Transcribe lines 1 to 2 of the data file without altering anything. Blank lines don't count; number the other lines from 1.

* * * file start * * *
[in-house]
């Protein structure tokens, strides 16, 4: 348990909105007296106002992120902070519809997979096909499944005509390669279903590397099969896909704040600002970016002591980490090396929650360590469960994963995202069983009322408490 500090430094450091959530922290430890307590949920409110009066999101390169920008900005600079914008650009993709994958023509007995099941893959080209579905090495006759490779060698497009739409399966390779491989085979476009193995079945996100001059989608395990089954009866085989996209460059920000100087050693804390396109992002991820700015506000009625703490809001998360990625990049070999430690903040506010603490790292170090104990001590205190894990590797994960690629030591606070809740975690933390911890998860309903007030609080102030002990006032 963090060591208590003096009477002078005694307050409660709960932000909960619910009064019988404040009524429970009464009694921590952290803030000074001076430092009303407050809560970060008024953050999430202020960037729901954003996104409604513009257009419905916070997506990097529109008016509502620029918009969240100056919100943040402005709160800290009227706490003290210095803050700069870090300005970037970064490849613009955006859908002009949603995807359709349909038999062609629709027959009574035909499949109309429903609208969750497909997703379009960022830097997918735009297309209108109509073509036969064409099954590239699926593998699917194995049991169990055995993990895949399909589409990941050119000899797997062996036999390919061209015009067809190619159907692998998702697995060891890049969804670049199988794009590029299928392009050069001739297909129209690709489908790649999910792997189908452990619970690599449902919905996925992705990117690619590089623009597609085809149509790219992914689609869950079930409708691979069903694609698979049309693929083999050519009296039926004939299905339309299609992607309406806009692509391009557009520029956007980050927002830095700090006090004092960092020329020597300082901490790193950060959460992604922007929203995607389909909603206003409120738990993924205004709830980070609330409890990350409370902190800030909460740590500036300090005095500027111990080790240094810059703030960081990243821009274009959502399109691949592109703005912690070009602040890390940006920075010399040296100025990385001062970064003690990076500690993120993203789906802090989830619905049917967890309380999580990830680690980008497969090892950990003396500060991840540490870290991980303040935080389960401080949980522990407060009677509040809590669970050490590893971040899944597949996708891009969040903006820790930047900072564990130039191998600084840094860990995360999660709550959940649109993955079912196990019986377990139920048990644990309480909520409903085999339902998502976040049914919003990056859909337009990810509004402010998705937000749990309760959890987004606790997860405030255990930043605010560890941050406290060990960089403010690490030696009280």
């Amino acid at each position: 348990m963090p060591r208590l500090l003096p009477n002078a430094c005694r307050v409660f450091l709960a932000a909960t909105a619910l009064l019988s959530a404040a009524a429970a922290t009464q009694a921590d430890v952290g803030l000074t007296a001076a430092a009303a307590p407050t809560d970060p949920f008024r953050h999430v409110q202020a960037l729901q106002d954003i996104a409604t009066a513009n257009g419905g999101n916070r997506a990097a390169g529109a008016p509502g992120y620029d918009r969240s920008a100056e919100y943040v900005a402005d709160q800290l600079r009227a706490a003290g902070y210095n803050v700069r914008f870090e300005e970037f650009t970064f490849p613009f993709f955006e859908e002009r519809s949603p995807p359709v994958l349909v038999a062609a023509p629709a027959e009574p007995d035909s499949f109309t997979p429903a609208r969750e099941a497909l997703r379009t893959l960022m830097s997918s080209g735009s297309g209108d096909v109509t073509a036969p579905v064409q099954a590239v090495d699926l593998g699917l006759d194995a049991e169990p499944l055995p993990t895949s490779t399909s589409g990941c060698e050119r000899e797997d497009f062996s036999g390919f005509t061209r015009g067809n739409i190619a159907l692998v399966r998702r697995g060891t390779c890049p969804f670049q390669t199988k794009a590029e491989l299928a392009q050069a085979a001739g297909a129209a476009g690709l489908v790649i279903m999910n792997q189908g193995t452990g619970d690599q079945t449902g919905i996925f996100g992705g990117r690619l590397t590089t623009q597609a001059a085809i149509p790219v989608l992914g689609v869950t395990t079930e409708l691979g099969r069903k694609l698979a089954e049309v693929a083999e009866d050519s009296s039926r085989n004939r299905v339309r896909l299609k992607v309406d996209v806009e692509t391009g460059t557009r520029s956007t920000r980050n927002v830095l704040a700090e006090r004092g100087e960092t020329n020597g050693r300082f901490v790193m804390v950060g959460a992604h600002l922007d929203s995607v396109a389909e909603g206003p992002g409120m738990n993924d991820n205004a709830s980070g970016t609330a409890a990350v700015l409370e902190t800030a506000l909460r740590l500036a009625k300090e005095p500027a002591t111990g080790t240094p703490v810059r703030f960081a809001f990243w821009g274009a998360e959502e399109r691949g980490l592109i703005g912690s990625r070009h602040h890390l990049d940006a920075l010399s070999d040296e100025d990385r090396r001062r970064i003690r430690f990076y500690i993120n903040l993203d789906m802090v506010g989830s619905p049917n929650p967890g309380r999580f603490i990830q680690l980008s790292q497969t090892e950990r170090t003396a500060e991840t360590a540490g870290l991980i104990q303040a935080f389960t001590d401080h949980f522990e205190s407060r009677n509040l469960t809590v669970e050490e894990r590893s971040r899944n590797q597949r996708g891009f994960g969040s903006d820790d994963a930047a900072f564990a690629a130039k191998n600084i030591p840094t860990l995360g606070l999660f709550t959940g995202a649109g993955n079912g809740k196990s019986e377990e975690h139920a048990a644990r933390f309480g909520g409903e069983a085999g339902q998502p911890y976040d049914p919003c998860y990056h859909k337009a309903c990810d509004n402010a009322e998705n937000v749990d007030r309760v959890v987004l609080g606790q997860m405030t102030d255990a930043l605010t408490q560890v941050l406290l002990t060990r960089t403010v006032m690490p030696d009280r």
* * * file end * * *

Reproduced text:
[in-house]
């Protein structure tokens, strides 16, 4: 348990909105007296106002992120902070519809997979096909499944005509390669279903590397099969896909704040600002970016002591980490090396929650360590469960994963995202069983009322408490 500090430094450091959530922290430890307590949920409110009066999101390169920008900005600079914008650009993709994958023509007995099941893959080209579905090495006759490779060698497009739409399966390779491989085979476009193995079945996100001059989608395990089954009866085989996209460059920000100087050693804390396109992002991820700015506000009625703490809001998360990625990049070999430690903040506010603490790292170090104990001590205190894990590797994960690629030591606070809740975690933390911890998860309903007030609080102030002990006032 963090060591208590003096009477002078005694307050409660709960932000909960619910009064019988404040009524429970009464009694921590952290803030000074001076430092009303407050809560970060008024953050999430202020960037729901954003996104409604513009257009419905916070997506990097529109008016509502620029918009969240100056919100943040402005709160800290009227706490003290210095803050700069870090300005970037970064490849613009955006859908002009949603995807359709349909038999062609629709027959009574035909499949109309429903609208969750497909997703379009960022830097997918735009297309209108109509073509036969064409099954590239699926593998699917194995049991169990055995993990895949399909589409990941050119000899797997062996036999390919061209015009067809190619159907692998998702697995060891890049969804670049199988794009590029299928392009050069001739297909129209690709489908790649999910792997189908452990619970690599449902919905996925992705990117690619590089623009597609085809149509790219992914689609869950079930409708691979069903694609698979049309693929083999050519009296039926004939299905339309299609992607309406806009692509391009557009520029956007980050927002830095700090006090004092960092020329020597300082901490790193950060959460992604922007929203995607389909909603206003409120738990993924205004709830980070609330409890990350409370902190800030909460740590500036300090005095500027111990080790240094810059703030960081990243821009274009959502399109691949592109703005912690070009602040890390940006920075010399040296100025990385001062970064003690990076500690993120993203789906802090989830619905049917967890309380999580990830680690980008497969090892950990003396500060991840540490870290991980303040935080389960401080949980522990407060009677509040809590669970050490590893971040899944597949996708891009969040903006820790930047900072564990130039191998600084840094860990995360999660709550959940649109993955079912196990019986377990139920048990644990309480909520409903085999339902998502976040049914919003990056859909337009990810509004402010998705937000749990309760959890987004606790997860405030255990930043605010560890941050406290060990960089403010690490030696009280």